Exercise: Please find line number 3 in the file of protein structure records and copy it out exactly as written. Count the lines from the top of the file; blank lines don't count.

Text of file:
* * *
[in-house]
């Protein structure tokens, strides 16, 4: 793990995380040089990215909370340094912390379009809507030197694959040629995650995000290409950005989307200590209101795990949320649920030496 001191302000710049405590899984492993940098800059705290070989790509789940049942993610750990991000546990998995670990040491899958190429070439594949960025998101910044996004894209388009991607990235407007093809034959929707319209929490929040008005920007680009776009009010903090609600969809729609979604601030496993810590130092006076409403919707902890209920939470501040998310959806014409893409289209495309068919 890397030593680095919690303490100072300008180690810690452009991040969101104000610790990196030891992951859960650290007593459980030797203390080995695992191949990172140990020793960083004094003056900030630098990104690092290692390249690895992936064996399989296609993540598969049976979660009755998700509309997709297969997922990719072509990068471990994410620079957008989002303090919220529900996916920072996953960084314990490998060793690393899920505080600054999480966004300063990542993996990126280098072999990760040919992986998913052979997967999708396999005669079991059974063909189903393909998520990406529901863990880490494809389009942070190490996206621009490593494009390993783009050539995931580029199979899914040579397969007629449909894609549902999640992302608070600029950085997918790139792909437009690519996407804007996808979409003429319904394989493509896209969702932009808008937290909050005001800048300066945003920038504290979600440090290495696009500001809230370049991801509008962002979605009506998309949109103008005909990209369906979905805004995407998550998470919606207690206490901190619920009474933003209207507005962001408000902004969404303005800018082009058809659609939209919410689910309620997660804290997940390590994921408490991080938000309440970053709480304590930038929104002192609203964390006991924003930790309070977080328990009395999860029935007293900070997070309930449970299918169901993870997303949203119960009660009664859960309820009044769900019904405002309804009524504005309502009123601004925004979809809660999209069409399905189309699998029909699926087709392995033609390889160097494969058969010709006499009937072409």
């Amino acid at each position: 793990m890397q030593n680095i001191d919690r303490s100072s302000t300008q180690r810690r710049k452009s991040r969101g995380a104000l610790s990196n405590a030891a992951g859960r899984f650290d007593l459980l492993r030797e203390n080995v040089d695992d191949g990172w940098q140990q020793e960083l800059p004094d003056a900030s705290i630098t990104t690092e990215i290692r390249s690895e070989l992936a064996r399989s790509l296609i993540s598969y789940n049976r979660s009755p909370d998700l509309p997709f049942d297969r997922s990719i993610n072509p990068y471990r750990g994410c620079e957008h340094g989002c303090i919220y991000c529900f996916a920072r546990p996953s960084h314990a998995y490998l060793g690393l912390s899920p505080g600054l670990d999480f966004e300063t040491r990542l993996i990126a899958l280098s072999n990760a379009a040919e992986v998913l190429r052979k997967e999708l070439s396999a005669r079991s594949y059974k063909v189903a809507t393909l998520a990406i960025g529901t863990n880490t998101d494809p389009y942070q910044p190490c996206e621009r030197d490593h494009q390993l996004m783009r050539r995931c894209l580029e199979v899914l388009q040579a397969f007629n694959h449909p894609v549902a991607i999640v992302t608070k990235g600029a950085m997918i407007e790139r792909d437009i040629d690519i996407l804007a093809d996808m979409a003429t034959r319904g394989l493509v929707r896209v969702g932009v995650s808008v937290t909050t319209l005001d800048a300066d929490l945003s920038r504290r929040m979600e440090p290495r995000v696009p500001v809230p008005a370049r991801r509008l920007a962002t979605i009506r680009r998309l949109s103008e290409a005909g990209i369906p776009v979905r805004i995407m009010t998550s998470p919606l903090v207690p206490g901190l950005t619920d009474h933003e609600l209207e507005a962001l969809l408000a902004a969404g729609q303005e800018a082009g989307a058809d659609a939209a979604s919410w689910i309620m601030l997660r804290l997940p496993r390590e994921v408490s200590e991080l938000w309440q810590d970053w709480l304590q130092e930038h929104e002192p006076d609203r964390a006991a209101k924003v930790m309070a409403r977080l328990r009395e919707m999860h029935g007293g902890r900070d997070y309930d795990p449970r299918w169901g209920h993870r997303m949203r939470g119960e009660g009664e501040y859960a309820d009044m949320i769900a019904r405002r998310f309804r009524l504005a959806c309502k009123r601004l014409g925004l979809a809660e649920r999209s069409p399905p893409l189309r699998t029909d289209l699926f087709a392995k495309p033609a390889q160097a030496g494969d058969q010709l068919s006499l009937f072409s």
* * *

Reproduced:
């Amino acid at each position: 793990m890397q030593n680095i001191d919690r303490s100072s302000t300008q180690r810690r710049k452009s991040r969101g995380a104000l610790s990196n405590a030891a992951g859960r899984f650290d007593l459980l492993r030797e203390n080995v040089d695992d191949g990172w940098q140990q020793e960083l800059p004094d003056a900030s705290i630098t990104t690092e990215i290692r390249s690895e070989l992936a064996r399989s790509l296609i993540s598969y789940n049976r979660s009755p909370d998700l509309p997709f049942d297969r997922s990719i993610n072509p990068y471990r750990g994410c620079e957008h340094g989002c303090i919220y991000c529900f996916a920072r546990p996953s960084h314990a998995y490998l060793g690393l912390s899920p505080g600054l670990d999480f966004e300063t040491r990542l993996i990126a899958l280098s072999n990760a379009a040919e992986v998913l190429r052979k997967e999708l070439s396999a005669r079991s594949y059974k063909v189903a809507t393909l998520a990406i960025g529901t863990n880490t998101d494809p389009y942070q910044p190490c996206e621009r030197d490593h494009q390993l996004m783009r050539r995931c894209l580029e199979v899914l388009q040579a397969f007629n694959h449909p894609v549902a991607i999640v992302t608070k990235g600029a950085m997918i407007e790139r792909d437009i040629d690519i996407l804007a093809d996808m979409a003429t034959r319904g394989l493509v929707r896209v969702g932009v995650s808008v937290t909050t319209l005001d800048a300066d929490l945003s920038r504290r929040m979600e440090p290495r995000v696009p500001v809230p008005a370049r991801r509008l920007a962002t979605i009506r680009r998309l949109s103008e290409a005909g990209i369906p776009v979905r805004i995407m009010t998550s998470p919606l903090v207690p206490g901190l950005t619920d009474h933003e609600l209207e507005a962001l969809l408000a902004a969404g729609q303005e800018a082009g989307a058809d659609a939209a979604s919410w689910i309620m601030l997660r804290l997940p496993r390590e994921v408490s200590e991080l938000w309440q810590d970053w709480l304590q130092e930038h929104e002192p006076d609203r964390a006991a209101k924003v930790m309070a409403r977080l328990r009395e919707m999860h029935g007293g902890r900070d997070y309930d795990p449970r299918w169901g209920h993870r997303m949203r939470g119960e009660g009664e501040y859960a309820d009044m949320i769900a019904r405002r998310f309804r009524l504005a959806c309502k009123r601004l014409g925004l979809a809660e649920r999209s069409p399905p893409l189309r699998t029909d289209l699926f087709a392995k495309p033609a390889q160097a030496g494969d058969q010709l068919s006499l009937f072409s």